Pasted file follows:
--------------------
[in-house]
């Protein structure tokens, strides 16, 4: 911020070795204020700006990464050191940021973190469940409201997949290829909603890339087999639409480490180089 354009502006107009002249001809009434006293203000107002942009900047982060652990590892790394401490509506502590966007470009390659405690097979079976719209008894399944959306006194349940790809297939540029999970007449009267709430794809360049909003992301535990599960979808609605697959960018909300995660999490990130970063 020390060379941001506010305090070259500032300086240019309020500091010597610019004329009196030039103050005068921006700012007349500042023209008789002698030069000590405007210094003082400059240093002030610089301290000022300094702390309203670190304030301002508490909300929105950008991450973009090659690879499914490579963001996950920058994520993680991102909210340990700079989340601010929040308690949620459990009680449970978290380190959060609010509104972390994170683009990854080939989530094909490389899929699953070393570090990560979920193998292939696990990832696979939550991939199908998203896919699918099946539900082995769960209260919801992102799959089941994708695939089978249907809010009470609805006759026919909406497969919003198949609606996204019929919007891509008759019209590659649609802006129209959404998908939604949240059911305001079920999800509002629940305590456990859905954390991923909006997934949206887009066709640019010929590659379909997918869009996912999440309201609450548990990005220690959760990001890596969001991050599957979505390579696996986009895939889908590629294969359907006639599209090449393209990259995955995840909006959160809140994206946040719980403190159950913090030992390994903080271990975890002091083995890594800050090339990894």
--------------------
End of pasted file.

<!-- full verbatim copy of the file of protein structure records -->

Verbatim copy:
[in-house]
């Protein structure tokens, strides 16, 4: 911020070795204020700006990464050191940021973190469940409201997949290829909603890339087999639409480490180089 354009502006107009002249001809009434006293203000107002942009900047982060652990590892790394401490509506502590966007470009390659405690097979079976719209008894399944959306006194349940790809297939540029999970007449009267709430794809360049909003992301535990599960979808609605697959960018909300995660999490990130970063 020390060379941001506010305090070259500032300086240019309020500091010597610019004329009196030039103050005068921006700012007349500042023209008789002698030069000590405007210094003082400059240093002030610089301290000022300094702390309203670190304030301002508490909300929105950008991450973009090659690879499914490579963001996950920058994520993680991102909210340990700079989340601010929040308690949620459990009680449970978290380190959060609010509104972390994170683009990854080939989530094909490389899929699953070393570090990560979920193998292939696990990832696979939550991939199908998203896919699918099946539900082995769960209260919801992102799959089941994708695939089978249907809010009470609805006759026919909406497969919003198949609606996204019929919007891509008759019209590659649609802006129209959404998908939604949240059911305001079920999800509002629940305590456990859905954390991923909006997934949206887009066709640019010929590659379909997918869009996912999440309201609450548990990005220690959760990001890596969001991050599957979505390579696996986009895939889908590629294969359907006639599209090449393209990259995955995840909006959160809140994206946040719980403190159950913090030992390994903080271990975890002091083995890594800050090339990894």